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  1. #1

    Default "HALLMARK" on face of Antique Ladies watch

    While going through some old family things I have come across an antique ladies wrist watch with the word HALLMARK on the face. I have not found this brand name in my searches of antique watches. I wonder if anyone out there can tell me anything about it. I can email a picture if it would help.

  2. #2

    Default Re: "HALLMARK" on face of Antique Ladies watch (By: Mary L)

    A lot depends on what you consider "Antique". The Hallmark that I'm familiar with (in terms on watches) was a Chicago based company that seemed to use a amway-style sales approach (recruting independent sellers who would go out and hawk their stuff). They bought all the old Waltham inventory in 1956, and then merged with the new Waltham Watch Company (delaware) in 1959. I've seen a number of watches labled "Hallmark by Waltham", and there was a thread in the Clocks forum on Hallmark clocks that might be the same company.
    My growing collection of "affordable" vintages: http://www.abslomrob.com

  3. #3

    Default Re: "HALLMARK" on face of Antique Ladies watch (By: Mary L)

    I attached the picture you sent to this thread so that others can see it.

    The engraved dial, wire lugs and number style suggest a 20's watch. The name "Hallmark" was registered to "LouisAisenstein &Bros.", a watch importer in New York in 1915. This matches the style. "Louis Aisenstein & Bros." went on to become the "Roamer-Medena Watch Corporation".
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    My growing collection of "affordable" vintages: http://www.abslomrob.com

  4. #4

    Default Re: "HALLMARK" on face of Antique Ladies watch (By: AbslomRob)

    Thank you so much for answering my questions. It's so much fun to get some history on things found and to hopefully be able to attach an ancestor to an item with a timeframe.

  5. #5
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    Default Re: "HALLMARK" on face of Antique Ladies watch (By: Mary L)

    Mary L and AbslomRob, this thread is getting confusing and potentially misleading. I'm wondering if there were perhaps more than one "Hallmark" trademarks, possibly in effect at different times. The "Hallmark" trademark that I am familiar with, comprising the word "Hallmark" with an underline connecting the H and the K, was used by United Jewelers, Inc., a buying co-operative for independently owned and operated retail jewelry stores. These jewelers could join the buying cooperative and thus get some of the advantages of the greater buying power enjoyed by the larger chains. Such arrangements have been popular in many areas of retailing.

    Roy Ehrhardt gives a date of c.1916-1924 for watches bearing the "Hallmark" trademark. The best known probably are the many pocket watches that the Illinois Watch Company supplied to the Hallmark jewelers, I have also seen some Swiss wristwatch movements with the Hallmark trademark. In addition, a Google search I did some time ago turned up all sorts of typical jewelry store merchandise bearing the Hallmark trademark, ranging from a silver thimble to fine crystalware.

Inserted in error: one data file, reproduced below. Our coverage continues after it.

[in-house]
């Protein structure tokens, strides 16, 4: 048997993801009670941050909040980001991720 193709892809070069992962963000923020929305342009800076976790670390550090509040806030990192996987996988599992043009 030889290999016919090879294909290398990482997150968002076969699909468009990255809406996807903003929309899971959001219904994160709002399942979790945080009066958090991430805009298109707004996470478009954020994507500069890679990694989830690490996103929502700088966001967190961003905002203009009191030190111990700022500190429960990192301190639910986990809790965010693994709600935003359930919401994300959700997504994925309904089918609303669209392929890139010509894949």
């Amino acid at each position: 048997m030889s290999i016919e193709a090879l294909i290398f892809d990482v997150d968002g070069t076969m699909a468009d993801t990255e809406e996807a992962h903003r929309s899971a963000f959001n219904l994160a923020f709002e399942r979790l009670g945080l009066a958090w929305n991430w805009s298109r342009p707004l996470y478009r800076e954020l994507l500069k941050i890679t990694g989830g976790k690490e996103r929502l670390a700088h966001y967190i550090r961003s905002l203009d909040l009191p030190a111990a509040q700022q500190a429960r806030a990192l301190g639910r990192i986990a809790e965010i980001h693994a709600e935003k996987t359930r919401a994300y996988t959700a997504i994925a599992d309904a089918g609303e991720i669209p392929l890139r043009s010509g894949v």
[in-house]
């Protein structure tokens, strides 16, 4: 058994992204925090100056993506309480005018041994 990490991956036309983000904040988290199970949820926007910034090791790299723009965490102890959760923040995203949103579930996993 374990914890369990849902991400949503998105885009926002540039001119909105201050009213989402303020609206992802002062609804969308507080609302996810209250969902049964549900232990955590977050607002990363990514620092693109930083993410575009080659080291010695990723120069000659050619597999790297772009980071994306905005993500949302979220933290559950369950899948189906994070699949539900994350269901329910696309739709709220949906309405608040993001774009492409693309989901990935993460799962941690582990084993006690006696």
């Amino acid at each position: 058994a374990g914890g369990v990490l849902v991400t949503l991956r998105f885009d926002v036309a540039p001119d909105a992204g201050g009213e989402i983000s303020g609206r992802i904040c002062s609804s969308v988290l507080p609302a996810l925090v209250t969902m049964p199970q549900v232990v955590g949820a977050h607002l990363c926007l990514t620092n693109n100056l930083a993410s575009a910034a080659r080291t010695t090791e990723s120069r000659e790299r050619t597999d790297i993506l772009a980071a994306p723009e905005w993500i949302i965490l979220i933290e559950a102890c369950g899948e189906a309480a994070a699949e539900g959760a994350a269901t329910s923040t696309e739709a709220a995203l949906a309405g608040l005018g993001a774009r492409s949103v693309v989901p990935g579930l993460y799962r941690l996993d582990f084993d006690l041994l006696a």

To the best of my knowledge, the Hallmark-affiliated jewelry stores operated in many parts of the country, as indicated by a search, and probably over a much longer time-span than the dates indicated by Ehrhardt. Although I can't tell from the photo if there is an underline connecting the H and K in Hallmark, I think it is quite likely that the trademark as used by United Jewelers is the relevant one here, though rhe only way to be more certain would be to check the markings on the movement.

    Larry Treiman

    [EDIT] BTW Rob, as for the possibility of the Aisenstein connection, usually there were one or more wholesalers behind these buying co-ops, and I suppose Aisenstein could have been one of them. However, I found a listing for the "Hallmark" trademark as used by Aisenstein, and it was nothing like the United Jewelers trademark with its characteristic underline. As for Roamer and Medana, they were names used on watches made by Meyer & Studeli of Soleure, Switzerland. Eventually (if memory serves, c.1950's the watch company name was changed to Roamer Watch Co.. Aisenstein apparently was their U.S. agent.
    Last edited by Larry Treiman; 02-17-2010 at 03:04 PM.

  6. #6

    Default Re: "HALLMARK" on face of Antique Ladies watch (By: Larry Treiman)

    Thanks Larry; good info. The Hallmark/Aisenstein link came form Mikrolisk (which is usually pretty reliable), while my source on the link between Louis Aisenstein & Bros and the "Roamer and Medena Corporation" is an FTC ruling, so its pretty tight:

    Keep in mind that this is was an American corporation, which likely doesn't have any direct connection to Meyer & Studeli.
    My growing collection of "affordable" vintages: http://www.abslomrob.com

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